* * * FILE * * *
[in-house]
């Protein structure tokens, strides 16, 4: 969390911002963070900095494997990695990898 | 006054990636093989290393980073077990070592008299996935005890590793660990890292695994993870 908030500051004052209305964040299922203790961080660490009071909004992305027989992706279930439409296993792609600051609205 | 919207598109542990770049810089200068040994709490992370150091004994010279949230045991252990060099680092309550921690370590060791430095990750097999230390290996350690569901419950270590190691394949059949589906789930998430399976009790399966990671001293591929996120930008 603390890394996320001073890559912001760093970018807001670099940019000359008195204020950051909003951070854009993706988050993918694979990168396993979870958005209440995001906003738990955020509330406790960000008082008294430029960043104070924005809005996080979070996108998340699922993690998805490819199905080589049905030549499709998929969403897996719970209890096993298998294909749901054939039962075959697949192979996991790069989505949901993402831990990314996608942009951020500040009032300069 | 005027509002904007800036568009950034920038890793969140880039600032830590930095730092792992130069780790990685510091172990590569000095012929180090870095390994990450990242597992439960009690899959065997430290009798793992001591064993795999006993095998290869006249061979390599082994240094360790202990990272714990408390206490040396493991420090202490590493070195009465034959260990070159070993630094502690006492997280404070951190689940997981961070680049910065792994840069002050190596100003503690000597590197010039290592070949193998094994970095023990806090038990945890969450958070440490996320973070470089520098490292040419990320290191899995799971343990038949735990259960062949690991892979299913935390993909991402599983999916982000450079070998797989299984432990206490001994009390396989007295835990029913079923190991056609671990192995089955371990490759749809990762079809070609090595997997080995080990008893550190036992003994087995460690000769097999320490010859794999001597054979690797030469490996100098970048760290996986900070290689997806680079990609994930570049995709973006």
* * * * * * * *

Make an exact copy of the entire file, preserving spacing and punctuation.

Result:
[in-house]
């Protein structure tokens, strides 16, 4: 969390911002963070900095494997990695990898 | 006054990636093989290393980073077990070592008299996935005890590793660990890292695994993870 908030500051004052209305964040299922203790961080660490009071909004992305027989992706279930439409296993792609600051609205 | 919207598109542990770049810089200068040994709490992370150091004994010279949230045991252990060099680092309550921690370590060791430095990750097999230390290996350690569901419950270590190691394949059949589906789930998430399976009790399966990671001293591929996120930008 603390890394996320001073890559912001760093970018807001670099940019000359008195204020950051909003951070854009993706988050993918694979990168396993979870958005209440995001906003738990955020509330406790960000008082008294430029960043104070924005809005996080979070996108998340699922993690998805490819199905080589049905030549499709998929969403897996719970209890096993298998294909749901054939039962075959697949192979996991790069989505949901993402831990990314996608942009951020500040009032300069 | 005027509002904007800036568009950034920038890793969140880039600032830590930095730092792992130069780790990685510091172990590569000095012929180090870095390994990450990242597992439960009690899959065997430290009798793992001591064993795999006993095998290869006249061979390599082994240094360790202990990272714990408390206490040396493991420090202490590493070195009465034959260990070159070993630094502690006492997280404070951190689940997981961070680049910065792994840069002050190596100003503690000597590197010039290592070949193998094994970095023990806090038990945890969450958070440490996320973070470089520098490292040419990320290191899995799971343990038949735990259960062949690991892979299913935390993909991402599983999916982000450079070998797989299984432990206490001994009390396989007295835990029913079923190991056609671990192995089955371990490759749809990762079809070609090595997997080995080990008893550190036992003994087995460690000769097999320490010859794999001597054979690797030469490996100098970048760290996986900070290689997806680079990609994930570049995709973006």